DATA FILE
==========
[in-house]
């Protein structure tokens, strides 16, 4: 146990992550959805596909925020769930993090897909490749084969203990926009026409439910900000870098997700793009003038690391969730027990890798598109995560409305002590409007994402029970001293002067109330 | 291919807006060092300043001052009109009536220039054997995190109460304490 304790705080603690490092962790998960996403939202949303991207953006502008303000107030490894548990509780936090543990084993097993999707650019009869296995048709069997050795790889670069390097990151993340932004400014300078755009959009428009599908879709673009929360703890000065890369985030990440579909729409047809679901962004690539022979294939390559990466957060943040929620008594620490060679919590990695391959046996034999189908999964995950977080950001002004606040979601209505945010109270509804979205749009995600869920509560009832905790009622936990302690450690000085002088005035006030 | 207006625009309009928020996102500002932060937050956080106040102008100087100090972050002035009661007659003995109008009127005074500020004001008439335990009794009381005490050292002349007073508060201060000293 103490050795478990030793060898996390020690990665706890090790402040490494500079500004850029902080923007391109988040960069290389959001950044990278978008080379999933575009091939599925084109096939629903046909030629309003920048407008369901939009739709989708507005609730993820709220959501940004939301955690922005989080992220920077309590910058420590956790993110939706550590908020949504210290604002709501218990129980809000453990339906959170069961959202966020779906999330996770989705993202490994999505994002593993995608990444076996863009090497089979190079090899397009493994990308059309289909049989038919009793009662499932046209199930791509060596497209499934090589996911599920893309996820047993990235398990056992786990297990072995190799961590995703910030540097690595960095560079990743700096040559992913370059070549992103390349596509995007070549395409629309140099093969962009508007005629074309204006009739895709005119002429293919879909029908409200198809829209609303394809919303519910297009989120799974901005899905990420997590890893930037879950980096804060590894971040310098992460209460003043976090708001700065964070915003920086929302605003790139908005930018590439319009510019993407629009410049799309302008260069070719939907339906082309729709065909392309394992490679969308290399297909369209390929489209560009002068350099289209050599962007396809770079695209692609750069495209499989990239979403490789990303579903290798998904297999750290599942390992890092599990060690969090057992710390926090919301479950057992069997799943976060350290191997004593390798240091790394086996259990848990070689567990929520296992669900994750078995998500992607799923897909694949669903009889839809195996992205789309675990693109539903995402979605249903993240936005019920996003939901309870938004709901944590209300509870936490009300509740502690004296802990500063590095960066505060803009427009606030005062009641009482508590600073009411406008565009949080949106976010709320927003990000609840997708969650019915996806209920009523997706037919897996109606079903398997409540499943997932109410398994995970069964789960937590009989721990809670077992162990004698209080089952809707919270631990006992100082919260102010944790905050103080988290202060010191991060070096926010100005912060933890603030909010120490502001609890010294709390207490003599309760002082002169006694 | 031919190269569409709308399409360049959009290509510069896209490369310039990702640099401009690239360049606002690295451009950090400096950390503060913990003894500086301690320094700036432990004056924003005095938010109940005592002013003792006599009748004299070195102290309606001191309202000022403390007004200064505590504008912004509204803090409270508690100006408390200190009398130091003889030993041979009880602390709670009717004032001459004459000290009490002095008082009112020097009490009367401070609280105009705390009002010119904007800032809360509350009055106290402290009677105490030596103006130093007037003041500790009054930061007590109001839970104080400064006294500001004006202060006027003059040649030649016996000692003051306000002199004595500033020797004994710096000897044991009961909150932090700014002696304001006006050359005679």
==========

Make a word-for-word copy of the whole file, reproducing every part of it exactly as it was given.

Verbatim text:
[in-house]
């Protein structure tokens, strides 16, 4: 146990992550959805596909925020769930993090897909490749084969203990926009026409439910900000870098997700793009003038690391969730027990890798598109995560409305002590409007994402029970001293002067109330 | 291919807006060092300043001052009109009536220039054997995190109460304490 304790705080603690490092962790998960996403939202949303991207953006502008303000107030490894548990509780936090543990084993097993999707650019009869296995048709069997050795790889670069390097990151993340932004400014300078755009959009428009599908879709673009929360703890000065890369985030990440579909729409047809679901962004690539022979294939390559990466957060943040929620008594620490060679919590990695391959046996034999189908999964995950977080950001002004606040979601209505945010109270509804979205749009995600869920509560009832905790009622936990302690450690000085002088005035006030 | 207006625009309009928020996102500002932060937050956080106040102008100087100090972050002035009661007659003995109008009127005074500020004001008439335990009794009381005490050292002349007073508060201060000293 103490050795478990030793060898996390020690990665706890090790402040490494500079500004850029902080923007391109988040960069290389959001950044990278978008080379999933575009091939599925084109096939629903046909030629309003920048407008369901939009739709989708507005609730993820709220959501940004939301955690922005989080992220920077309590910058420590956790993110939706550590908020949504210290604002709501218990129980809000453990339906959170069961959202966020779906999330996770989705993202490994999505994002593993995608990444076996863009090497089979190079090899397009493994990308059309289909049989038919009793009662499932046209199930791509060596497209499934090589996911599920893309996820047993990235398990056992786990297990072995190799961590995703910030540097690595960095560079990743700096040559992913370059070549992103390349596509995007070549395409629309140099093969962009508007005629074309204006009739895709005119002429293919879909029908409200198809829209609303394809919303519910297009989120799974901005899905990420997590890893930037879950980096804060590894971040310098992460209460003043976090708001700065964070915003920086929302605003790139908005930018590439319009510019993407629009410049799309302008260069070719939907339906082309729709065909392309394992490679969308290399297909369209390929489209560009002068350099289209050599962007396809770079695209692609750069495209499989990239979403490789990303579903290798998904297999750290599942390992890092599990060690969090057992710390926090919301479950057992069997799943976060350290191997004593390798240091790394086996259990848990070689567990929520296992669900994750078995998500992607799923897909694949669903009889839809195996992205789309675990693109539903995402979605249903993240936005019920996003939901309870938004709901944590209300509870936490009300509740502690004296802990500063590095960066505060803009427009606030005062009641009482508590600073009411406008565009949080949106976010709320927003990000609840997708969650019915996806209920009523997706037919897996109606079903398997409540499943997932109410398994995970069964789960937590009989721990809670077992162990004698209080089952809707919270631990006992100082919260102010944790905050103080988290202060010191991060070096926010100005912060933890603030909010120490502001609890010294709390207490003599309760002082002169006694 | 031919190269569409709308399409360049959009290509510069896209490369310039990702640099401009690239360049606002690295451009950090400096950390503060913990003894500086301690320094700036432990004056924003005095938010109940005592002013003792006599009748004299070195102290309606001191309202000022403390007004200064505590504008912004509204803090409270508690100006408390200190009398130091003889030993041979009880602390709670009717004032001459004459000290009490002095008082009112020097009490009367401070609280105009705390009002010119904007800032809360509350009055106290402290009677105490030596103006130093007037003041500790009054930061007590109001839970104080400064006294500001004006202060006027003059040649030649016996000692003051306000002199004595500033020797004994710096000897044991009961909150932090700014002696304001006006050359005679």